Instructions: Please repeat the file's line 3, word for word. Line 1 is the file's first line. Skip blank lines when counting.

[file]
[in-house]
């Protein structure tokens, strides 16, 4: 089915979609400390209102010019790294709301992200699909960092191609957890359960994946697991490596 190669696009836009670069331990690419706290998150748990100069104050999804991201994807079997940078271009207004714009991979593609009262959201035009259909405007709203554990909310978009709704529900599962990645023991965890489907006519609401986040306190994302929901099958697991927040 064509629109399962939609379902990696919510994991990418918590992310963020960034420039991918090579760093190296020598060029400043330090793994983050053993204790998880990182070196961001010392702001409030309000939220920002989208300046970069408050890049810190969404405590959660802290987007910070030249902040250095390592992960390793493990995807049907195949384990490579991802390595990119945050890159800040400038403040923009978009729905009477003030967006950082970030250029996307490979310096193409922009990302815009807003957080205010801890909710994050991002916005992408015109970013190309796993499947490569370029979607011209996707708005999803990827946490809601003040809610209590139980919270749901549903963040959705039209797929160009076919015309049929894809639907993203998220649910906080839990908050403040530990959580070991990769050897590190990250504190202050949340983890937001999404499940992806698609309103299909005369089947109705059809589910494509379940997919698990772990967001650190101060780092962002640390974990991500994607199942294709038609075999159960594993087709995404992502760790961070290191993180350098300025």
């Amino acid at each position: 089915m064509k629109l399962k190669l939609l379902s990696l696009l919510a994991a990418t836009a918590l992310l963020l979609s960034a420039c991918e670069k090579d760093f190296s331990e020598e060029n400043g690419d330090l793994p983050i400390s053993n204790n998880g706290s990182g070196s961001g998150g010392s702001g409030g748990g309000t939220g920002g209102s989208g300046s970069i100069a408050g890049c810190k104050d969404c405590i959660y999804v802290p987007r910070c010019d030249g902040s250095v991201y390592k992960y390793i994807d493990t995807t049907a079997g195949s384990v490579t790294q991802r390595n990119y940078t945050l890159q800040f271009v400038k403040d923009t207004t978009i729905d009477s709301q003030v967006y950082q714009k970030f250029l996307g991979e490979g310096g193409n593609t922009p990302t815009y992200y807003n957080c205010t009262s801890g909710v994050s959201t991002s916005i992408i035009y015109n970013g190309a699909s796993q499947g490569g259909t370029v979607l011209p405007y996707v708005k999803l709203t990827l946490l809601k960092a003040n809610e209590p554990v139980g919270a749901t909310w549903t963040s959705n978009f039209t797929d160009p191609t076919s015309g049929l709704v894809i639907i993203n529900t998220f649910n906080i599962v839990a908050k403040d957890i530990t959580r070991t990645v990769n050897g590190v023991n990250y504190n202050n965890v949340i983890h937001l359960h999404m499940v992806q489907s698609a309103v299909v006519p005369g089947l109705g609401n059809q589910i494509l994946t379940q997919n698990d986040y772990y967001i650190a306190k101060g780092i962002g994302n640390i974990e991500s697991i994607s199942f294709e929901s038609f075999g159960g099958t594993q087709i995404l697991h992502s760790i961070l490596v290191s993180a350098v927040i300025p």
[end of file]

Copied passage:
């Amino acid at each position: 089915m064509k629109l399962k190669l939609l379902s990696l696009l919510a994991a990418t836009a918590l992310l963020l979609s960034a420039c991918e670069k090579d760093f190296s331990e020598e060029n400043g690419d330090l793994p983050i400390s053993n204790n998880g706290s990182g070196s961001g998150g010392s702001g409030g748990g309000t939220g920002g209102s989208g300046s970069i100069a408050g890049c810190k104050d969404c405590i959660y999804v802290p987007r910070c010019d030249g902040s250095v991201y390592k992960y390793i994807d493990t995807t049907a079997g195949s384990v490579t790294q991802r390595n990119y940078t945050l890159q800040f271009v400038k403040d923009t207004t978009i729905d009477s709301q003030v967006y950082q714009k970030f250029l996307g991979e490979g310096g193409n593609t922009p990302t815009y992200y807003n957080c205010t009262s801890g909710v994050s959201t991002s916005i992408i035009y015109n970013g190309a699909s796993q499947g490569g259909t370029v979607l011209p405007y996707v708005k999803l709203t990827l946490l809601k960092a003040n809610e209590p554990v139980g919270a749901t909310w549903t963040s959705n978009f039209t797929d160009p191609t076919s015309g049929l709704v894809i639907i993203n529900t998220f649910n906080i599962v839990a908050k403040d957890i530990t959580r070991t990645v990769n050897g590190v023991n990250y504190n202050n965890v949340i983890h937001l359960h999404m499940v992806q489907s698609a309103v299909v006519p005369g089947l109705g609401n059809q589910i494509l994946t379940q997919n698990d986040y772990y967001i650190a306190k101060g780092i962002g994302n640390i974990e991500s697991i994607s199942f294709e929901s038609f075999g159960g099958t594993q087709i995404l697991h992502s760790i961070l490596v290191s993180a350098v927040i300025p």